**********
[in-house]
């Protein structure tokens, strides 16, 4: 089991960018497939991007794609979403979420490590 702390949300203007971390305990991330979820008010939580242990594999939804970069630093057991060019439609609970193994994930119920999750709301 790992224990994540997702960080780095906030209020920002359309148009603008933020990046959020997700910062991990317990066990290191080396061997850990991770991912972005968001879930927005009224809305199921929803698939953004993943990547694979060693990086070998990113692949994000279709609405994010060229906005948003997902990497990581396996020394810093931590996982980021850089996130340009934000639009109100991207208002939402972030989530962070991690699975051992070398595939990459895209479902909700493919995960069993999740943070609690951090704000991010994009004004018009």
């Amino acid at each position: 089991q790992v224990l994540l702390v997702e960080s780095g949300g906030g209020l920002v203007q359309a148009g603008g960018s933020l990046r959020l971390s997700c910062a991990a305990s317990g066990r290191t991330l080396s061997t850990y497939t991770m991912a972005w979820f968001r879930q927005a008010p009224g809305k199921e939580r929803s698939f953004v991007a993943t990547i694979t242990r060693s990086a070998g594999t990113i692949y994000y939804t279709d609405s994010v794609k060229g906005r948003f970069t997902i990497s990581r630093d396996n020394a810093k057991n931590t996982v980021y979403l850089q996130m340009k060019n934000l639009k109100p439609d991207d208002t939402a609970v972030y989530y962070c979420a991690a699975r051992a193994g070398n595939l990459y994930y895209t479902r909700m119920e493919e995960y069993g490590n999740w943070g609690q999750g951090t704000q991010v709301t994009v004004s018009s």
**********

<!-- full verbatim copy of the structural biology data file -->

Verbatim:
[in-house]
């Protein structure tokens, strides 16, 4: 089991960018497939991007794609979403979420490590 702390949300203007971390305990991330979820008010939580242990594999939804970069630093057991060019439609609970193994994930119920999750709301 790992224990994540997702960080780095906030209020920002359309148009603008933020990046959020997700910062991990317990066990290191080396061997850990991770991912972005968001879930927005009224809305199921929803698939953004993943990547694979060693990086070998990113692949994000279709609405994010060229906005948003997902990497990581396996020394810093931590996982980021850089996130340009934000639009109100991207208002939402972030989530962070991690699975051992070398595939990459895209479902909700493919995960069993999740943070609690951090704000991010994009004004018009």
């Amino acid at each position: 089991q790992v224990l994540l702390v997702e960080s780095g949300g906030g209020l920002v203007q359309a148009g603008g960018s933020l990046r959020l971390s997700c910062a991990a305990s317990g066990r290191t991330l080396s061997t850990y497939t991770m991912a972005w979820f968001r879930q927005a008010p009224g809305k199921e939580r929803s698939f953004v991007a993943t990547i694979t242990r060693s990086a070998g594999t990113i692949y994000y939804t279709d609405s994010v794609k060229g906005r948003f970069t997902i990497s990581r630093d396996n020394a810093k057991n931590t996982v980021y979403l850089q996130m340009k060019n934000l639009k109100p439609d991207d208002t939402a609970v972030y989530y962070c979420a991690a699975r051992a193994g070398n595939l990459y994930y895209t479902r909700m119920e493919e995960y069993g490590n999740w943070g609690q999750g951090t704000q991010v709301t994009v004004s018009s």